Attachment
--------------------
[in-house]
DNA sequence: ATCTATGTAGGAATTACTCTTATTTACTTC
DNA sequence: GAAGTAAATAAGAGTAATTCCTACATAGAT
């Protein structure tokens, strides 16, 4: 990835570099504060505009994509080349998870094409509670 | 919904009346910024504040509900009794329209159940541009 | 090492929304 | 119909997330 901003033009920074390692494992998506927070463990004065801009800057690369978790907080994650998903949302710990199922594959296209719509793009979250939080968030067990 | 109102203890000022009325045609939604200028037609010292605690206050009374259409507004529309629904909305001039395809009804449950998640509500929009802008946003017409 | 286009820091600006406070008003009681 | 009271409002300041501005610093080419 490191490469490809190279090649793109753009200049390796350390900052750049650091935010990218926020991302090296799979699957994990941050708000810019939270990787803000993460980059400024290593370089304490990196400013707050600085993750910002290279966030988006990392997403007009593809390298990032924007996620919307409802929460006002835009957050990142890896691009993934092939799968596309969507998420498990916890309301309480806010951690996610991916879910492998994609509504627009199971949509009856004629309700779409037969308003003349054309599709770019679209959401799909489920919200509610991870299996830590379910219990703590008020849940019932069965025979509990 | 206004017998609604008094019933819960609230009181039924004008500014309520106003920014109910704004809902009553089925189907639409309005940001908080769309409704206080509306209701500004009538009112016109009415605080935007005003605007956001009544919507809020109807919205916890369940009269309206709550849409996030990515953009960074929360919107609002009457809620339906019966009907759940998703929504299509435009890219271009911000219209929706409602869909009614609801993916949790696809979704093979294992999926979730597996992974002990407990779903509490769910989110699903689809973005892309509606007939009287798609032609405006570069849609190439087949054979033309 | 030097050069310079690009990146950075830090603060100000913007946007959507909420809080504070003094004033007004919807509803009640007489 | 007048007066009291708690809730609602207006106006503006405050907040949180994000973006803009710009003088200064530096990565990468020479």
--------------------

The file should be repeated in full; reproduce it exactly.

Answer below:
[in-house]
DNA sequence: ATCTATGTAGGAATTACTCTTATTTACTTC
DNA sequence: GAAGTAAATAAGAGTAATTCCTACATAGAT
């Protein structure tokens, strides 16, 4: 990835570099504060505009994509080349998870094409509670 | 919904009346910024504040509900009794329209159940541009 | 090492929304 | 119909997330 901003033009920074390692494992998506927070463990004065801009800057690369978790907080994650998903949302710990199922594959296209719509793009979250939080968030067990 | 109102203890000022009325045609939604200028037609010292605690206050009374259409507004529309629904909305001039395809009804449950998640509500929009802008946003017409 | 286009820091600006406070008003009681 | 009271409002300041501005610093080419 490191490469490809190279090649793109753009200049390796350390900052750049650091935010990218926020991302090296799979699957994990941050708000810019939270990787803000993460980059400024290593370089304490990196400013707050600085993750910002290279966030988006990392997403007009593809390298990032924007996620919307409802929460006002835009957050990142890896691009993934092939799968596309969507998420498990916890309301309480806010951690996610991916879910492998994609509504627009199971949509009856004629309700779409037969308003003349054309599709770019679209959401799909489920919200509610991870299996830590379910219990703590008020849940019932069965025979509990 | 206004017998609604008094019933819960609230009181039924004008500014309520106003920014109910704004809902009553089925189907639409309005940001908080769309409704206080509306209701500004009538009112016109009415605080935007005003605007956001009544919507809020109807919205916890369940009269309206709550849409996030990515953009960074929360919107609002009457809620339906019966009907759940998703929504299509435009890219271009911000219209929706409602869909009614609801993916949790696809979704093979294992999926979730597996992974002990407990779903509490769910989110699903689809973005892309509606007939009287798609032609405006570069849609190439087949054979033309 | 030097050069310079690009990146950075830090603060100000913007946007959507909420809080504070003094004033007004919807509803009640007489 | 007048007066009291708690809730609602207006106006503006405050907040949180994000973006803009710009003088200064530096990565990468020479």